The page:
Sunday, July 31, 2011

SF Transit Operator/Taxi Drivers Organizing Meeting August 1st. Message From Dean Clark.

An open meeting is scheduled for Monday, August 1st, 2011 from 6pm to 9pm, between San Francisco taxi drivers and MUNI bus workers. (Everyone is welcome) 

These meetings are to strengthen relations between the taxi workers and bus workers, and to envision a more united and organized public transit worker front.  Taxi drivers of late have been protesting 5% credit card fees, rear seat payment terminals, and electronic waybill tracking. 

Tuesday, July 26, 2011

SF Board Of Supervisors Fails To Pass Resolution Against 5% Credit Card Fees Passed To Taxi Drivers. By John Han.

The San Francisco Board of Supervisors voted on a resolution Tuesday to urge the Municipal Transportation Agency (MTA) to "reconsider and abandon" its decision to shift the burden of credit card fee costs to taxi drivers.  But the resolution failed because it need 8 votes to pass and was one short in a 7-4 vote.

The 'yes' votes were - David Campos, Malia Cohen, Jane Kim, Eric Mar, Ross Mirkarimi, John Avalos, and David Chiu.

The 'no' votes were - Carmen Chu, Mark Farrell, Sean Elsbernd, and Scott Weiner.

The resolution was introduced by David Campos and co-sponsored by Supervisors John Avalos and Ross Mirkarimi.

Had the resolution passed, it would have been non-binding but would have sent a message to the MTA that the Board of Supervisors does not support credit card charges passed to taxi drivers.

Carmen Chu said that she was against the resolution because the MTA has already approved an increase in distance and wait time meter rate, and is expected to consider a $.40 increase in the flag drop at its upcoming August 2nd meeting, and that this should offset credit card costs against drivers.

Campos said that although the resolution failed by one vote, there was nontheless a majority vote amongst the Supervisors to urge the MTA to abandon its decision to pass credit card fees to taxi drivers.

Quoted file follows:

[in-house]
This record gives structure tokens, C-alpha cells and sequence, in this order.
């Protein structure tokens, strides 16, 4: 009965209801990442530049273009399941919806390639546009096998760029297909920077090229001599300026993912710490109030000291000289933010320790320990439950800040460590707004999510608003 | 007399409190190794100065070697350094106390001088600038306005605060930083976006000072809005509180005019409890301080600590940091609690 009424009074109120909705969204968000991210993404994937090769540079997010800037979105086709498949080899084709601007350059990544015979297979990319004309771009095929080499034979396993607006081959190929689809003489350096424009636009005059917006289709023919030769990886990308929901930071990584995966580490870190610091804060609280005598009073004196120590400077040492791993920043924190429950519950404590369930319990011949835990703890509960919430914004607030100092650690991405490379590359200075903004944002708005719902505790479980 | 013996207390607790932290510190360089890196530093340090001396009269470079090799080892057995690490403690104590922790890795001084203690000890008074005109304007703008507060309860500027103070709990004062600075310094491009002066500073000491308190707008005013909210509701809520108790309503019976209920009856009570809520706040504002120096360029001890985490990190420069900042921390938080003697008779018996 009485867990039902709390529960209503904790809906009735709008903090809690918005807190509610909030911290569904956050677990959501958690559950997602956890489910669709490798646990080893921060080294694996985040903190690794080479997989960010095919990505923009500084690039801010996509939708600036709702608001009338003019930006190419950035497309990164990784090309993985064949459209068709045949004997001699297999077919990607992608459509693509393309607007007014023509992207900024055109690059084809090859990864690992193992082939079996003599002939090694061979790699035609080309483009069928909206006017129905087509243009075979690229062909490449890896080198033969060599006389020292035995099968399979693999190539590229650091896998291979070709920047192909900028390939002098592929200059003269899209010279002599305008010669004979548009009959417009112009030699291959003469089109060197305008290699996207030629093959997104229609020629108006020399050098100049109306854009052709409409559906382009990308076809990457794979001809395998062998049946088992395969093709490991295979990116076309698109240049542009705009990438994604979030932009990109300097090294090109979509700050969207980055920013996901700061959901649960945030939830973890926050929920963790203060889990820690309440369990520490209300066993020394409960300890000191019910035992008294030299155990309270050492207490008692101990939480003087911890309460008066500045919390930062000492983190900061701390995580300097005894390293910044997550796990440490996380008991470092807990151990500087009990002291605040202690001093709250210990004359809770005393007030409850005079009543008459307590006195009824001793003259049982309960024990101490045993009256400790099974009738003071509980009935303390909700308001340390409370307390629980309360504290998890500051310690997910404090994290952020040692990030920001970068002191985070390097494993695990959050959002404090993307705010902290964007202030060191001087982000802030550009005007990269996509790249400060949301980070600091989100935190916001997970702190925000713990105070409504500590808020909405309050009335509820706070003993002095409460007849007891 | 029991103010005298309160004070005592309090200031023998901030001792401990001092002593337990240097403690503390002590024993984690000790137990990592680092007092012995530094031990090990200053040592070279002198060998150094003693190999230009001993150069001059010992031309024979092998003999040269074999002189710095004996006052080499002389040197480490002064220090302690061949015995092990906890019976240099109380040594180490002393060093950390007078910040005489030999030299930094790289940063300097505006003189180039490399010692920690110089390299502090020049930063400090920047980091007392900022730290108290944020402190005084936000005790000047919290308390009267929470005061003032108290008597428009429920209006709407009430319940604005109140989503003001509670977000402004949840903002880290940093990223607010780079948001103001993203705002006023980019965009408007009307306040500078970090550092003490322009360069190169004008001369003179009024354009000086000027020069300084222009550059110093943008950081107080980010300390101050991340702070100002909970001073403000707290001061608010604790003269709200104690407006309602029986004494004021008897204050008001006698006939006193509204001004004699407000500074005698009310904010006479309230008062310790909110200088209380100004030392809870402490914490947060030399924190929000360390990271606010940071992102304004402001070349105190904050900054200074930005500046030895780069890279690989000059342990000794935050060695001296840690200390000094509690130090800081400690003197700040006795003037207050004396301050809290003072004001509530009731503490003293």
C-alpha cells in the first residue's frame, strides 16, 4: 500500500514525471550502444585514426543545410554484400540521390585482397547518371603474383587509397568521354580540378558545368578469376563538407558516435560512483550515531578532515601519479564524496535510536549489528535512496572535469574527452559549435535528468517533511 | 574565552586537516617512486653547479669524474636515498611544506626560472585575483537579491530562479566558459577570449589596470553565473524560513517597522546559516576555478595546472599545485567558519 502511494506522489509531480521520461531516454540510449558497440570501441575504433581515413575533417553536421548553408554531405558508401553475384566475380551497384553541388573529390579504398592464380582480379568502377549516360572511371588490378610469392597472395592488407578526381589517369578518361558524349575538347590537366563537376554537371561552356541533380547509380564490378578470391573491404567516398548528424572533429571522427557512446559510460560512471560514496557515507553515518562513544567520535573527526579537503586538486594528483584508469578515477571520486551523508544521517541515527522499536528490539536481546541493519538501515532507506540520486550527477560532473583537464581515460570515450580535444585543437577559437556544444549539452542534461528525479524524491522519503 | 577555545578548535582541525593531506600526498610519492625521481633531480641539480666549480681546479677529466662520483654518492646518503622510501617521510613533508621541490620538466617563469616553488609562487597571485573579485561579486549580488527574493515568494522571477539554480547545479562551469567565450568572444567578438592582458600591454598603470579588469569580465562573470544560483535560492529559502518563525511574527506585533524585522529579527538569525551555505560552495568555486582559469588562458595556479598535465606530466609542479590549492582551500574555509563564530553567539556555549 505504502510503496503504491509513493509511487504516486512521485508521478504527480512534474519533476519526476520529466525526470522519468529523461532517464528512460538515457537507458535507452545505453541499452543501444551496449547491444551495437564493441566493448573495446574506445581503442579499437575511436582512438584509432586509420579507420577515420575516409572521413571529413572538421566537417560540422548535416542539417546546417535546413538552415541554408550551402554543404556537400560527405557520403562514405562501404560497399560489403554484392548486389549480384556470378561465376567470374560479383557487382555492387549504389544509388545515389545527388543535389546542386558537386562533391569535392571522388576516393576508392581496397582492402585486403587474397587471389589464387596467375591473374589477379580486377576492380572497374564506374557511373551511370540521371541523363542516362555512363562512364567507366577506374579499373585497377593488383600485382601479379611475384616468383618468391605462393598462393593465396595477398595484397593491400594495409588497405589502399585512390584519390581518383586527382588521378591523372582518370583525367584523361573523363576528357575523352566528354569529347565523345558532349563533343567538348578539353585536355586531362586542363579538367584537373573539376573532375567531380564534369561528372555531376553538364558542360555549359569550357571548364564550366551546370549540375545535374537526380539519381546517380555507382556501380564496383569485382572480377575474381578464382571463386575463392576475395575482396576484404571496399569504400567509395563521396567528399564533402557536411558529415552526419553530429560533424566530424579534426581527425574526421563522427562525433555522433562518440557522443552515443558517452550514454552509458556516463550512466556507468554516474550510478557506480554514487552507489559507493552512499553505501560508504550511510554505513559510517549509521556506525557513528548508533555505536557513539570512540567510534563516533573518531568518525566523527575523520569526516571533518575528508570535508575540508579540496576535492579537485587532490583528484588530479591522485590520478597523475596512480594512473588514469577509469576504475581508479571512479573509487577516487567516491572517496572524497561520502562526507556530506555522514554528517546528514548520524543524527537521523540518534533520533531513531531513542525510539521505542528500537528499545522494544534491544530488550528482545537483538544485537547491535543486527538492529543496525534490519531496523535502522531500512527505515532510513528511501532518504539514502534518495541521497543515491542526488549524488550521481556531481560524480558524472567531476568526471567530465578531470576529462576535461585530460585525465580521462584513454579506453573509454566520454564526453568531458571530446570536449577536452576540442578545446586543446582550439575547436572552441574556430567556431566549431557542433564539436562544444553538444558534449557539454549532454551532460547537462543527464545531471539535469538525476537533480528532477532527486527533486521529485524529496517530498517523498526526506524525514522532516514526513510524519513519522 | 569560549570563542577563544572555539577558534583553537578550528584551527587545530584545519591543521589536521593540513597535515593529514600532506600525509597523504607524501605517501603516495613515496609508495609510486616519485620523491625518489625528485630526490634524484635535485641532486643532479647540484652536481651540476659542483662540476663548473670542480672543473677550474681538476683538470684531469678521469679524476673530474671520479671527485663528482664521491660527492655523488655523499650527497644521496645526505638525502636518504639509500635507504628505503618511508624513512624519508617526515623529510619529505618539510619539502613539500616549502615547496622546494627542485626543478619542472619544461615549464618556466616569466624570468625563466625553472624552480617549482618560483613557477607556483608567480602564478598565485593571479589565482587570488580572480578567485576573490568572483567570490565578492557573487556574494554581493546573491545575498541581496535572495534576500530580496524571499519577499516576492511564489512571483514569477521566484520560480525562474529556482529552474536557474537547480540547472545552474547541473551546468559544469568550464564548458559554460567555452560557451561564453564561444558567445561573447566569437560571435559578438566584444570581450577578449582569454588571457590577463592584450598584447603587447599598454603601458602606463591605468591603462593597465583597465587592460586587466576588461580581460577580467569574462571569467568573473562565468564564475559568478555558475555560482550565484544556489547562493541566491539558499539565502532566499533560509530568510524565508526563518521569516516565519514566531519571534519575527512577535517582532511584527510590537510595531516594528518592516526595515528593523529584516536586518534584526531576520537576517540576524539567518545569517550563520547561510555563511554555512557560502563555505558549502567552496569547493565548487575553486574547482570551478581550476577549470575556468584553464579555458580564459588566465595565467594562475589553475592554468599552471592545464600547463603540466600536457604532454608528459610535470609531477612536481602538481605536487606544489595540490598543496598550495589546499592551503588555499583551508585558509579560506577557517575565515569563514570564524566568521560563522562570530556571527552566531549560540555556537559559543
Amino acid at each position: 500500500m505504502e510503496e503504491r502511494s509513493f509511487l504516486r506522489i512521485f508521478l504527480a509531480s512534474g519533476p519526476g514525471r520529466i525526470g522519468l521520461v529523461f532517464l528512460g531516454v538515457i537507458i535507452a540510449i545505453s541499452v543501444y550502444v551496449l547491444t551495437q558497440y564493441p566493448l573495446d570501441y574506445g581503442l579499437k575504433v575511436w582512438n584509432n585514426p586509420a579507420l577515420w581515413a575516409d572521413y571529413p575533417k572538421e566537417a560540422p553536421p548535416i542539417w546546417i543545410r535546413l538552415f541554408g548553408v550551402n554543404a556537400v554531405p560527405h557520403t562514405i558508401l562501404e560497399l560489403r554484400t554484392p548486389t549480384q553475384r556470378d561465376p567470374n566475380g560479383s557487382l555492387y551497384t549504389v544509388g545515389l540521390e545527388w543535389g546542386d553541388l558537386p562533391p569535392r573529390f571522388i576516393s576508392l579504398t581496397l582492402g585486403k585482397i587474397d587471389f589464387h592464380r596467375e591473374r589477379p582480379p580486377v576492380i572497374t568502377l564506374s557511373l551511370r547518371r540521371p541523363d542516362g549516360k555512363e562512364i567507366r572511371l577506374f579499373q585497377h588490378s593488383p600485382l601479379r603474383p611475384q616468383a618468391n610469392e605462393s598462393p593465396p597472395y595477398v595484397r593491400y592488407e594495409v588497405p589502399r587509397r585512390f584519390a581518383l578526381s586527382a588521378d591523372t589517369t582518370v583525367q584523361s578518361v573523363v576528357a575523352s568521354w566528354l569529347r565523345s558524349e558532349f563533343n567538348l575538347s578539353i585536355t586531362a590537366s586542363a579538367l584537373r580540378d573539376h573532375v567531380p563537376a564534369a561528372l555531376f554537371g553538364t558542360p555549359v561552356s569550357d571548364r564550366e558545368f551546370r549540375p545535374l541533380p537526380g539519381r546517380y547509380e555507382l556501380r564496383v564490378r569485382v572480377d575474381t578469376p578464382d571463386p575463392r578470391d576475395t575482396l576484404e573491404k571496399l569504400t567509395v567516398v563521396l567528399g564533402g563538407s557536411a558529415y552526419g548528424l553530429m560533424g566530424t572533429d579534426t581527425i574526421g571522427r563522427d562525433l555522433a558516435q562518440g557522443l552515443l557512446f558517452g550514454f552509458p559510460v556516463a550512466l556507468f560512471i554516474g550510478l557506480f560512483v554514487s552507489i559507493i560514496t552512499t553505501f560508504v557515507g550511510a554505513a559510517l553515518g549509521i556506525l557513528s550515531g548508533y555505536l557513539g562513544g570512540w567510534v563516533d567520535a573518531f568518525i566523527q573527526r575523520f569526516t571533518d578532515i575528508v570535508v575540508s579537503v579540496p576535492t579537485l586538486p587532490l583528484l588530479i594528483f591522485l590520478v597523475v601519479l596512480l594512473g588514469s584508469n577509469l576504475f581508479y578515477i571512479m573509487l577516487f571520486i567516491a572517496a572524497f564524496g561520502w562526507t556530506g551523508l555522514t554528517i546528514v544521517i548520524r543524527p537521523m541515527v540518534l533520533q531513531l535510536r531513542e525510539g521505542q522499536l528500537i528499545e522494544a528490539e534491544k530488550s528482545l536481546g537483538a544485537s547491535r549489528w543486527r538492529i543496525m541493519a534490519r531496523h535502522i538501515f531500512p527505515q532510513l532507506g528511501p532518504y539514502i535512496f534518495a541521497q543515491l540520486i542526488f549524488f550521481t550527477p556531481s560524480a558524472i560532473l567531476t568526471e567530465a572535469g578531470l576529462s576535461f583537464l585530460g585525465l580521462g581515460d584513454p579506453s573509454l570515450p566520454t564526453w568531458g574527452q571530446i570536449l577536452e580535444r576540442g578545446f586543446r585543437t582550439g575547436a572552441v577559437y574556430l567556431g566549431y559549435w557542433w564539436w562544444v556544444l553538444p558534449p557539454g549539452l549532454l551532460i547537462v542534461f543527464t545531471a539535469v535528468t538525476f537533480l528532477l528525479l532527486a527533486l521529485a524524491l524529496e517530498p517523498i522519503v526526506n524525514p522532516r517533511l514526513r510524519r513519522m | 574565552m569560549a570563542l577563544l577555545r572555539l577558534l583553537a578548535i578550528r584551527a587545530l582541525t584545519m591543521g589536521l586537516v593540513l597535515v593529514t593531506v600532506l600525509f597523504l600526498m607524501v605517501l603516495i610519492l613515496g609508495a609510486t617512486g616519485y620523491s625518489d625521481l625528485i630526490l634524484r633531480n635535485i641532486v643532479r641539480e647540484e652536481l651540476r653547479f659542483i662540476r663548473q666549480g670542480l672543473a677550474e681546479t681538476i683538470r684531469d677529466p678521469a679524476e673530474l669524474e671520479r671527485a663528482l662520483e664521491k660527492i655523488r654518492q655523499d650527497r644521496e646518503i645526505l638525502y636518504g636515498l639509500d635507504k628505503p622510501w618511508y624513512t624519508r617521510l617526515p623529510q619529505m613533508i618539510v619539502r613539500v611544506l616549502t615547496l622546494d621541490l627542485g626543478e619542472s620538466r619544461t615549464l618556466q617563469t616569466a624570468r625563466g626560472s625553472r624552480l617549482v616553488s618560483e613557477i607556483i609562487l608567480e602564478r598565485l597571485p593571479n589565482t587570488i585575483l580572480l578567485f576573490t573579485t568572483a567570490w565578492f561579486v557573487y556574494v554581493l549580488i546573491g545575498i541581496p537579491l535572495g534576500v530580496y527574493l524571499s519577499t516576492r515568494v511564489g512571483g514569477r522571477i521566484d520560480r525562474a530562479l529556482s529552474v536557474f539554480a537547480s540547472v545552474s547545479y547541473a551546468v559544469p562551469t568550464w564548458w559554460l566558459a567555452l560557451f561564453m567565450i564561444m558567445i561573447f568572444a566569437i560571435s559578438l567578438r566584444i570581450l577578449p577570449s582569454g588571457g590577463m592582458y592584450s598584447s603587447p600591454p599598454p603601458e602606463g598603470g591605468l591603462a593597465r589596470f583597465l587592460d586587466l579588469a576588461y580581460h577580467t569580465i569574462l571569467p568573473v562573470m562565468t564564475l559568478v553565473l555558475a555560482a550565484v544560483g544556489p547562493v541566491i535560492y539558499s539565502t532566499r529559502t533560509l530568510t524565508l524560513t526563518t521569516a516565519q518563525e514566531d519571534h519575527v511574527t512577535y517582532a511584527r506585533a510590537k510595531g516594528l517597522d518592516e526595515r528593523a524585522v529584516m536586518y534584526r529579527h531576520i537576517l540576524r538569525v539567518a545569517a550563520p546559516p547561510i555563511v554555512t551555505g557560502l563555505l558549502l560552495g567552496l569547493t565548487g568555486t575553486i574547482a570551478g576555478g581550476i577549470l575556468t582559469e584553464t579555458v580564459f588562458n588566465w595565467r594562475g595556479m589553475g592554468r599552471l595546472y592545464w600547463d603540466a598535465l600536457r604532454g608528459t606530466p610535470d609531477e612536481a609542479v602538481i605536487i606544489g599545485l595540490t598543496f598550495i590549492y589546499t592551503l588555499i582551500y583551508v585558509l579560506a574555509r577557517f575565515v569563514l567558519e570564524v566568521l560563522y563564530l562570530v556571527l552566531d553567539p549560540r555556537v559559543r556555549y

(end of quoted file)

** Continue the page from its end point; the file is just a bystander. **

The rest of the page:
Monday, July 25, 2011

Recap of Monday’s Taxi Advisory Council Meeting, July 25, 2011. By John Han.

The San Francisco Taxi Advisory Council (TAC) passed a motion at its Monday, July 25th meeting to recommend to the MTA Board of Directors, to end the credit card fee waiver that allows credit card fees of up to 5% to be passed onto taxi drivers. 

The motion was made by council member David Khan, and passed in a split decision 8-7.  The 'yes' votes were Tara Housman, Tone Lee, John Han, David Khan, Barry Korengold, Bill Minikel, Bill Mounsey, and Ruach Graffis.

Under San Francisco's existing Transportation Code, credit card fees may not be legally passed to taxi drivers.  

San Francisco Transportation Code Section 1106(p)(6) says, 

"A Color Scheme shall provide cashiering services to any Driver for credit and debit card transactions collected by that Driver as payment of taxi fare while that Driver was driving a vehicle affiliated with that Color Scheme, and shall not charge a Driver for any merchant account processing fees for fares paid by credit or debit card."

However, on July 6, 2010, the MTA Board of Directors authorized SFMTA Taxi Services staff to waive Section 1106(p)(6) that protects taxi drivers from being charged credit card fees, and allow taxi companies to pass credit card processing fees to their drivers under certain conditions.  There are two essential conditions for companies to meet under the waiver in order to qualify.

Thursday, July 21, 2011

Ed Reiskin Now Is MTA's New Chief Director.

So it's official.  Ed Reiskin, former director of Public Works, is now the new executive director of the MTA.  City Hall and the SF Bicycle Coalition are both praising the decision.  He rides bikes and takes MUNI.  From what I'm reading, he seems like a likable guy.

Hopefully, he'll recognize the need and importance that taxis play in beautiful San Francisco.  Hopefully, he'll keep an open ear to the troubles of cab drivers and listen to their needs.

Read the latest on Ed Reiskin...

SF Bay Guardian
Huffington Post
Streets Blog

MTA Board To Revisit Taxi Items August 2nd, 2011. But What Items Will It Consider? By John Han.

Photo by John Han. 
The MTA Board of Directors will once again be discussing taxi items during its Tuesday, August 2nd, 2011 regular meeting.  

Although the agenda has not been posted yet, one main item to be discussed will be whether to issue up to 125 new medallions.  That number could be looked at in any combination of part-time, peak-time, single operator / single shift, full-time transferable, or full-time non-transferable medallions.  Should be an interesting discussion to anyone who cares about taxis.

But what about resolving the credit card fees issue... its rate being an excessively high 5% because it has to help pay for rear seat payment terminals?  And, what about implementation on the distance and wait time meter increase that was approved by the Board on it's May 17th meeting?  How about the flag drop increase that was supposed to be reviewed at its June 21st meeting?  All these items were supposed to be discussed June 21st.  Instead, all taxi items were cancelled that day.

A San Francisco Resident's View On Rear Seat Passenger Information Monitors. MTA, You Should Read This.

Taxi TV.
If there's anyone in the taxi industry claiming that SF taxi drivers love "Taxi TVs" and are dying to have them in their cabs just like they have in New York...